> Chinese origin usually have hot meals for lunch as well as dinner.


    Are you familiar with the "tiffin" custom?

    Bob


  18. #18
    Omelet Guest

    Default Re: Lunch box

    In article
    <[email protected]>,
    Linda <[email protected]> wrote:

    > On Jan 25, 10:27?am, "Cosimo" <c.t...@katamail.com> wrote:
    > > Thanks a lot to all friend who so quickly answered my questions on eating at
    > > work. It's so different here in Italy where you havent common rooms to have
    > > your lunch if you cant commute home for that.
    > > Waiting for other attestations, if possible, I'd also like to know what
    > > americans, canadians, australians use to cook for the lunch box. Your Cosimo

    >
    > I'm at a job now where I don't have time to go to the microwave and
    > heat up-so I need stuff I can eat at room temperature a bite at a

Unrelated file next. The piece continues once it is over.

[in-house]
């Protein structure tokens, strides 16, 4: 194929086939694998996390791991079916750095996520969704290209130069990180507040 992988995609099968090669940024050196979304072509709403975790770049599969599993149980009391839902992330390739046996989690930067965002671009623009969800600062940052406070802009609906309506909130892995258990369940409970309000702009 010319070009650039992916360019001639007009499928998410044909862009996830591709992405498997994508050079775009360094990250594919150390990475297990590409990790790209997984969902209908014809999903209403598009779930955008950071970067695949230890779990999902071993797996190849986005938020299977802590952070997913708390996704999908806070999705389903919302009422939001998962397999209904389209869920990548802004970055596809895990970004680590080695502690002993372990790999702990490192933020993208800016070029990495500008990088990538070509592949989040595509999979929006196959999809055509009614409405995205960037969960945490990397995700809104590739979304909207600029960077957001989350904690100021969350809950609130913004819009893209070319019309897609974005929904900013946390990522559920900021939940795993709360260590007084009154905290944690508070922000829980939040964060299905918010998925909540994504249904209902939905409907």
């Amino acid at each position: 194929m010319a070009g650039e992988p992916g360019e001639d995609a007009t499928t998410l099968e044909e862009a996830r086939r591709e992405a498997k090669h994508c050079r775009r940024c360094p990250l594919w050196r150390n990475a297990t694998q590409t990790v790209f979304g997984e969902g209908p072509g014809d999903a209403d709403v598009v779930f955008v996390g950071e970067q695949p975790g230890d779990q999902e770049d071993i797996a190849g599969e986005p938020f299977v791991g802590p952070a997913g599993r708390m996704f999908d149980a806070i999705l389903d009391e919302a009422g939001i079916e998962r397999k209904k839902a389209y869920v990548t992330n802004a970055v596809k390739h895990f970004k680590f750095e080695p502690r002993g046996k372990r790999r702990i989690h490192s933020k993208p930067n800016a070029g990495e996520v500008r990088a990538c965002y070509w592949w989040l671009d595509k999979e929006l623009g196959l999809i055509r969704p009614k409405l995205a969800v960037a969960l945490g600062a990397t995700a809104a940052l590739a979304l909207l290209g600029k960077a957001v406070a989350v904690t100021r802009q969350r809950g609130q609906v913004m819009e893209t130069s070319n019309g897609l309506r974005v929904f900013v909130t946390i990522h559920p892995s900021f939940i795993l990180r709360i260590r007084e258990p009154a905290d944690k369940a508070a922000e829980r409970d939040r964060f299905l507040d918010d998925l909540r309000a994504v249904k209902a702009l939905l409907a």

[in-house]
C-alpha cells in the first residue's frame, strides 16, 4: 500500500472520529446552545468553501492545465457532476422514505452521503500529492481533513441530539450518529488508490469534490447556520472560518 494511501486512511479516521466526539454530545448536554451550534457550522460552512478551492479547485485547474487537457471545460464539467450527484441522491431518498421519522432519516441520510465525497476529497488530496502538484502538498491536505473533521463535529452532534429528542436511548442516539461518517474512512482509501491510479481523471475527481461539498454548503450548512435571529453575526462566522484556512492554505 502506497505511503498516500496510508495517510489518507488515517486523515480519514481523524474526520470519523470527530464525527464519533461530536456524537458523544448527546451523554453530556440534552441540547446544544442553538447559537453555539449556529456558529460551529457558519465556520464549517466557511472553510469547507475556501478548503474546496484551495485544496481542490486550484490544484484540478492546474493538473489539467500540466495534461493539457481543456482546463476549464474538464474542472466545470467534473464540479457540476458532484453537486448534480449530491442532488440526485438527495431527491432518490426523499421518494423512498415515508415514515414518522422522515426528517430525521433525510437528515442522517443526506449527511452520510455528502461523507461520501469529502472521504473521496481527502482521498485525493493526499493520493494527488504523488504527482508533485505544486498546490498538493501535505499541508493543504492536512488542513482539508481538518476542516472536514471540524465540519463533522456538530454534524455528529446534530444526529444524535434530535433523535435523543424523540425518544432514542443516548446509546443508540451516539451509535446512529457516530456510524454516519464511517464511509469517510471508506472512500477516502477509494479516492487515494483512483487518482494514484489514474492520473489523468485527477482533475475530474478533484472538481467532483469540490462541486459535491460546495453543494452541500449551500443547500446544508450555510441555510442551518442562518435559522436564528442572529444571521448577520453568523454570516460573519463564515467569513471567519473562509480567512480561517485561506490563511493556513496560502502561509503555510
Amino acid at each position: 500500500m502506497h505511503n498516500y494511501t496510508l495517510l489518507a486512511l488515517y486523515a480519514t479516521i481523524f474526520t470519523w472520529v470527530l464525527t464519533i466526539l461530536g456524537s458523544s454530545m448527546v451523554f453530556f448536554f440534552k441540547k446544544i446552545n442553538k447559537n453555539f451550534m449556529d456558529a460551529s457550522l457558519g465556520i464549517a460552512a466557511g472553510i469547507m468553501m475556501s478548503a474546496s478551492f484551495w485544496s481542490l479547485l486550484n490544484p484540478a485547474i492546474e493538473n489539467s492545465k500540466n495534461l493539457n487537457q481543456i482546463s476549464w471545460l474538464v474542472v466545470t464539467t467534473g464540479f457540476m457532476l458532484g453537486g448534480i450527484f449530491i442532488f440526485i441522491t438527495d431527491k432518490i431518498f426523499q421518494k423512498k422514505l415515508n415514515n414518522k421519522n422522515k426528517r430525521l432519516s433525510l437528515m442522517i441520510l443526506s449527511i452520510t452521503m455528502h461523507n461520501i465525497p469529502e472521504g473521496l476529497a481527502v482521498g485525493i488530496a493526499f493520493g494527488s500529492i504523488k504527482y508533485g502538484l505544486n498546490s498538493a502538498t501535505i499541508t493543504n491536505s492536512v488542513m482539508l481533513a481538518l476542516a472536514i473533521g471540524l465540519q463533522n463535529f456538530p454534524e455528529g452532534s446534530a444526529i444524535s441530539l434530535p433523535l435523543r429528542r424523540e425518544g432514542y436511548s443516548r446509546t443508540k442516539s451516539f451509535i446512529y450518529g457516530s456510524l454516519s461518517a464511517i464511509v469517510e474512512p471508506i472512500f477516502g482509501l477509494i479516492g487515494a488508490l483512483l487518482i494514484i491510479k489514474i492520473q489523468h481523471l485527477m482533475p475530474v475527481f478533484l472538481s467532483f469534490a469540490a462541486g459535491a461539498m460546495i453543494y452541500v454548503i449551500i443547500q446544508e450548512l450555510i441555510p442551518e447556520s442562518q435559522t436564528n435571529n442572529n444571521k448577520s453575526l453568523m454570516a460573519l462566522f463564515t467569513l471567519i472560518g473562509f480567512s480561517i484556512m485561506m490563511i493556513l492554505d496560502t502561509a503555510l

> time.
    >
    > My favorite things are : pita's stuffed with lettuce, red pepper,
    > cukes and feta cheese (I'd like red onions-but I have a retail job..)-
    > I bring a small container of Greek or Italian salad dressing and dress
    > it at work.
    >
    > I also like either bagels or English muffins with cold cuts and cheese
    > on them.


    If you like pita's, try stuffing them with sprouts sometime. :-d
    Sunflower sprouts are especially yummy imho.
    --
    Peace! Om

    "Any ship can be a minesweeper. Once." -- Anonymous

  19. #19
    Arri London Guest

    Default Re: Lunch box



    Cosimo wrote:
    >